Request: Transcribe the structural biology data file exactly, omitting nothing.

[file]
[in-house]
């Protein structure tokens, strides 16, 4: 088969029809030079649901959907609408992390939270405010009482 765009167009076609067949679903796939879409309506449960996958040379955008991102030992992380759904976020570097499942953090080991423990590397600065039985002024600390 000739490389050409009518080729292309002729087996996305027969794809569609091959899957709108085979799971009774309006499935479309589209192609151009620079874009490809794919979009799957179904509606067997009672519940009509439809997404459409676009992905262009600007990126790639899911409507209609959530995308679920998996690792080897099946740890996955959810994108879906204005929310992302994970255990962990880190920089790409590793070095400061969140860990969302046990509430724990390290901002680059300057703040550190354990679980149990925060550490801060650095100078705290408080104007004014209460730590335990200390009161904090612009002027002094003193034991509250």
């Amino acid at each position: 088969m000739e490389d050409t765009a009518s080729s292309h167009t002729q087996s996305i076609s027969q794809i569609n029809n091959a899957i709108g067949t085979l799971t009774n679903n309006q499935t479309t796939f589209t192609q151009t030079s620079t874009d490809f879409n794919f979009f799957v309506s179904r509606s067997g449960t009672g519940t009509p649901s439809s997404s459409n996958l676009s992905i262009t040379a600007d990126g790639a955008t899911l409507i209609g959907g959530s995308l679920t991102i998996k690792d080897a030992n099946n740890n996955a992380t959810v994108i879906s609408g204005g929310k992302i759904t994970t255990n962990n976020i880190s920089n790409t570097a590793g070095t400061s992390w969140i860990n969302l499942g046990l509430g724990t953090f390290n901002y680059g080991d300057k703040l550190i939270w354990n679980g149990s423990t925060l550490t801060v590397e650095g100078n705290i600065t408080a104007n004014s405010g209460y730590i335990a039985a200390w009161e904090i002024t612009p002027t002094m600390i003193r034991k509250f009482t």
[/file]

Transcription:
[in-house]
């Protein structure tokens, strides 16, 4: 088969029809030079649901959907609408992390939270405010009482 765009167009076609067949679903796939879409309506449960996958040379955008991102030992992380759904976020570097499942953090080991423990590397600065039985002024600390 000739490389050409009518080729292309002729087996996305027969794809569609091959899957709108085979799971009774309006499935479309589209192609151009620079874009490809794919979009799957179904509606067997009672519940009509439809997404459409676009992905262009600007990126790639899911409507209609959530995308679920998996690792080897099946740890996955959810994108879906204005929310992302994970255990962990880190920089790409590793070095400061969140860990969302046990509430724990390290901002680059300057703040550190354990679980149990925060550490801060650095100078705290408080104007004014209460730590335990200390009161904090612009002027002094003193034991509250």
């Amino acid at each position: 088969m000739e490389d050409t765009a009518s080729s292309h167009t002729q087996s996305i076609s027969q794809i569609n029809n091959a899957i709108g067949t085979l799971t009774n679903n309006q499935t479309t796939f589209t192609q151009t030079s620079t874009d490809f879409n794919f979009f799957v309506s179904r509606s067997g449960t009672g519940t009509p649901s439809s997404s459409n996958l676009s992905i262009t040379a600007d990126g790639a955008t899911l409507i209609g959907g959530s995308l679920t991102i998996k690792d080897a030992n099946n740890n996955a992380t959810v994108i879906s609408g204005g929310k992302i759904t994970t255990n962990n976020i880190s920089n790409t570097a590793g070095t400061s992390w969140i860990n969302l499942g046990l509430g724990t953090f390290n901002y680059g080991d300057k703040l550190i939270w354990n679980g149990s423990t925060l550490t801060v590397e650095g100078n705290i600065t408080a104007n004014s405010g209460y730590i335990a039985a200390w009161e904090i002024t612009p002027t002094m600390i003193r034991k509250f009482t």